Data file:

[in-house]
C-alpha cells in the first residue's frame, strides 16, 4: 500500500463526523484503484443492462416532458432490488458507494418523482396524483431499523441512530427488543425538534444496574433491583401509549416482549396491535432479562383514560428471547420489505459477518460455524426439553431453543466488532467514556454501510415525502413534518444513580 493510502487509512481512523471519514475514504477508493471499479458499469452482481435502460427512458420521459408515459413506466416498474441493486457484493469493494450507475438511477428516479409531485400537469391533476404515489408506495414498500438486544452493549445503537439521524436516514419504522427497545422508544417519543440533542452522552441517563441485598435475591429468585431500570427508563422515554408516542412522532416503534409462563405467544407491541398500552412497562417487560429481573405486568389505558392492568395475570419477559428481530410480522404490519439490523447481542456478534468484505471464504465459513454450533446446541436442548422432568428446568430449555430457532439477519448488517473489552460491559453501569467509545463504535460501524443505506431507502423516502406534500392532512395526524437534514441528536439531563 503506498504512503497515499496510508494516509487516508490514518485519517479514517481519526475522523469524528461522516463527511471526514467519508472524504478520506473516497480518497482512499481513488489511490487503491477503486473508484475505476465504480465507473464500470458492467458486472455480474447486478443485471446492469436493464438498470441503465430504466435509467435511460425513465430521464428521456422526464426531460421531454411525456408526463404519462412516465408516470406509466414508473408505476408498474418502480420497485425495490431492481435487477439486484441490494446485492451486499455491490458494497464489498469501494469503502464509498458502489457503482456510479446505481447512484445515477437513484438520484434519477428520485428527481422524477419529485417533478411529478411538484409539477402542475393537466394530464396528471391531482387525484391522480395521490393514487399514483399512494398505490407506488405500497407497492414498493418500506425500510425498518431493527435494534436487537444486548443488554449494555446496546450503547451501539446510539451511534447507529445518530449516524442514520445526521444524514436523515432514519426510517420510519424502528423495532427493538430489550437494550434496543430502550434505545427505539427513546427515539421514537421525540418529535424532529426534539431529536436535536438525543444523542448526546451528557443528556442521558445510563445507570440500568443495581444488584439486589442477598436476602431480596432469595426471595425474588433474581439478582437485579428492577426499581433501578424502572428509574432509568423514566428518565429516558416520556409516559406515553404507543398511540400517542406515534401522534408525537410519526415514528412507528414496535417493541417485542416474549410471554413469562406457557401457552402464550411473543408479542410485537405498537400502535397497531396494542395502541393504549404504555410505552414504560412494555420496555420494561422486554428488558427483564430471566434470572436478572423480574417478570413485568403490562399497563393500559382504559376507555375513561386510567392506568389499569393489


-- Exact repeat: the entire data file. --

[in-house]
C-alpha cells in the first residue's frame, strides 16, 4: 500500500463526523484503484443492462416532458432490488458507494418523482396524483431499523441512530427488543425538534444496574433491583401509549416482549396491535432479562383514560428471547420489505459477518460455524426439553431453543466488532467514556454501510415525502413534518444513580 493510502487509512481512523471519514475514504477508493471499479458499469452482481435502460427512458420521459408515459413506466416498474441493486457484493469493494450507475438511477428516479409531485400537469391533476404515489408506495414498500438486544452493549445503537439521524436516514419504522427497545422508544417519543440533542452522552441517563441485598435475591429468585431500570427508563422515554408516542412522532416503534409462563405467544407491541398500552412497562417487560429481573405486568389505558392492568395475570419477559428481530410480522404490519439490523447481542456478534468484505471464504465459513454450533446446541436442548422432568428446568430449555430457532439477519448488517473489552460491559453501569467509545463504535460501524443505506431507502423516502406534500392532512395526524437534514441528536439531563 503506498504512503497515499496510508494516509487516508490514518485519517479514517481519526475522523469524528461522516463527511471526514467519508472524504478520506473516497480518497482512499481513488489511490487503491477503486473508484475505476465504480465507473464500470458492467458486472455480474447486478443485471446492469436493464438498470441503465430504466435509467435511460425513465430521464428521456422526464426531460421531454411525456408526463404519462412516465408516470406509466414508473408505476408498474418502480420497485425495490431492481435487477439486484441490494446485492451486499455491490458494497464489498469501494469503502464509498458502489457503482456510479446505481447512484445515477437513484438520484434519477428520485428527481422524477419529485417533478411529478411538484409539477402542475393537466394530464396528471391531482387525484391522480395521490393514487399514483399512494398505490407506488405500497407497492414498493418500506425500510425498518431493527435494534436487537444486548443488554449494555446496546450503547451501539446510539451511534447507529445518530449516524442514520445526521444524514436523515432514519426510517420510519424502528423495532427493538430489550437494550434496543430502550434505545427505539427513546427515539421514537421525540418529535424532529426534539431529536436535536438525543444523542448526546451528557443528556442521558445510563445507570440500568443495581444488584439486589442477598436476602431480596432469595426471595425474588433474581439478582437485579428492577426499581433501578424502572428509574432509568423514566428518565429516558416520556409516559406515553404507543398511540400517542406515534401522534408525537410519526415514528412507528414496535417493541417485542416474549410471554413469562406457557401457552402464550411473543408479542410485537405498537400502535397497531396494542395502541393504549404504555410505552414504560412494555420496555420494561422486554428488558427483564430471566434470572436478572423480574417478570413485568403490562399497563393500559382504559376507555375513561386510567392506568389499569393489